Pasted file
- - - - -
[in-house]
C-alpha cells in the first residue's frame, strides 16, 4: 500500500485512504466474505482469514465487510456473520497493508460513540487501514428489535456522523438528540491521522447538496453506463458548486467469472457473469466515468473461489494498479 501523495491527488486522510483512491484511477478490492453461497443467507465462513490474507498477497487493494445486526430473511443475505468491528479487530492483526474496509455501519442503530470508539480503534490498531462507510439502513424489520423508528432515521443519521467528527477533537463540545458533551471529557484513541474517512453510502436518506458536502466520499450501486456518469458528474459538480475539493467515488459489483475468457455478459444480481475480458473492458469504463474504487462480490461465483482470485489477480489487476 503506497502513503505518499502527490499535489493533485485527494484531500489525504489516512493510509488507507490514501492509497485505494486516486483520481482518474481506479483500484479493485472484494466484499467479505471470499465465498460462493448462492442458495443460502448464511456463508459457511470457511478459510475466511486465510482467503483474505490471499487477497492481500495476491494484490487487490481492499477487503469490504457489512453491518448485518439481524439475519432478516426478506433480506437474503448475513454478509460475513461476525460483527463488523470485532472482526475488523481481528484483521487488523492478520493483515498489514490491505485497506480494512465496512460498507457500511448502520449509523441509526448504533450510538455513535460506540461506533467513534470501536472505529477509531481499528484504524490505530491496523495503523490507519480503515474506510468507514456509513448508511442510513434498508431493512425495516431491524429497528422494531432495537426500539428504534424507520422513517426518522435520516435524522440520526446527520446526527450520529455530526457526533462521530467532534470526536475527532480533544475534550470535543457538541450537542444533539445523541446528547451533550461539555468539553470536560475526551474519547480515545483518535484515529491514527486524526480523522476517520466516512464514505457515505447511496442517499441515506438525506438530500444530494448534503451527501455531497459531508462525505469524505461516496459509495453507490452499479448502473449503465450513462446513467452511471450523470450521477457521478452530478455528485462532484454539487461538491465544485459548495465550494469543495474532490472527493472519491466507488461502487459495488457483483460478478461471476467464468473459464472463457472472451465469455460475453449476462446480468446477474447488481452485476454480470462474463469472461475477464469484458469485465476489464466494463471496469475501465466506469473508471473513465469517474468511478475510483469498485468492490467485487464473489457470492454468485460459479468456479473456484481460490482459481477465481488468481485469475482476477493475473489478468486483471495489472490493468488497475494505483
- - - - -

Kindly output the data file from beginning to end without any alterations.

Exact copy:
[in-house]
C-alpha cells in the first residue's frame, strides 16, 4: 500500500485512504466474505482469514465487510456473520497493508460513540487501514428489535456522523438528540491521522447538496453506463458548486467469472457473469466515468473461489494498479 501523495491527488486522510483512491484511477478490492453461497443467507465462513490474507498477497487493494445486526430473511443475505468491528479487530492483526474496509455501519442503530470508539480503534490498531462507510439502513424489520423508528432515521443519521467528527477533537463540545458533551471529557484513541474517512453510502436518506458536502466520499450501486456518469458528474459538480475539493467515488459489483475468457455478459444480481475480458473492458469504463474504487462480490461465483482470485489477480489487476 503506497502513503505518499502527490499535489493533485485527494484531500489525504489516512493510509488507507490514501492509497485505494486516486483520481482518474481506479483500484479493485472484494466484499467479505471470499465465498460462493448462492442458495443460502448464511456463508459457511470457511478459510475466511486465510482467503483474505490471499487477497492481500495476491494484490487487490481492499477487503469490504457489512453491518448485518439481524439475519432478516426478506433480506437474503448475513454478509460475513461476525460483527463488523470485532472482526475488523481481528484483521487488523492478520493483515498489514490491505485497506480494512465496512460498507457500511448502520449509523441509526448504533450510538455513535460506540461506533467513534470501536472505529477509531481499528484504524490505530491496523495503523490507519480503515474506510468507514456509513448508511442510513434498508431493512425495516431491524429497528422494531432495537426500539428504534424507520422513517426518522435520516435524522440520526446527520446526527450520529455530526457526533462521530467532534470526536475527532480533544475534550470535543457538541450537542444533539445523541446528547451533550461539555468539553470536560475526551474519547480515545483518535484515529491514527486524526480523522476517520466516512464514505457515505447511496442517499441515506438525506438530500444530494448534503451527501455531497459531508462525505469524505461516496459509495453507490452499479448502473449503465450513462446513467452511471450523470450521477457521478452530478455528485462532484454539487461538491465544485459548495465550494469543495474532490472527493472519491466507488461502487459495488457483483460478478461471476467464468473459464472463457472472451465469455460475453449476462446480468446477474447488481452485476454480470462474463469472461475477464469484458469485465476489464466494463471496469475501465466506469473508471473513465469517474468511478475510483469498485468492490467485487464473489457470492454468485460459479468456479473456484481460490482459481477465481488468481485469475482476477493475473489478468486483471495489472490493468488497475494505483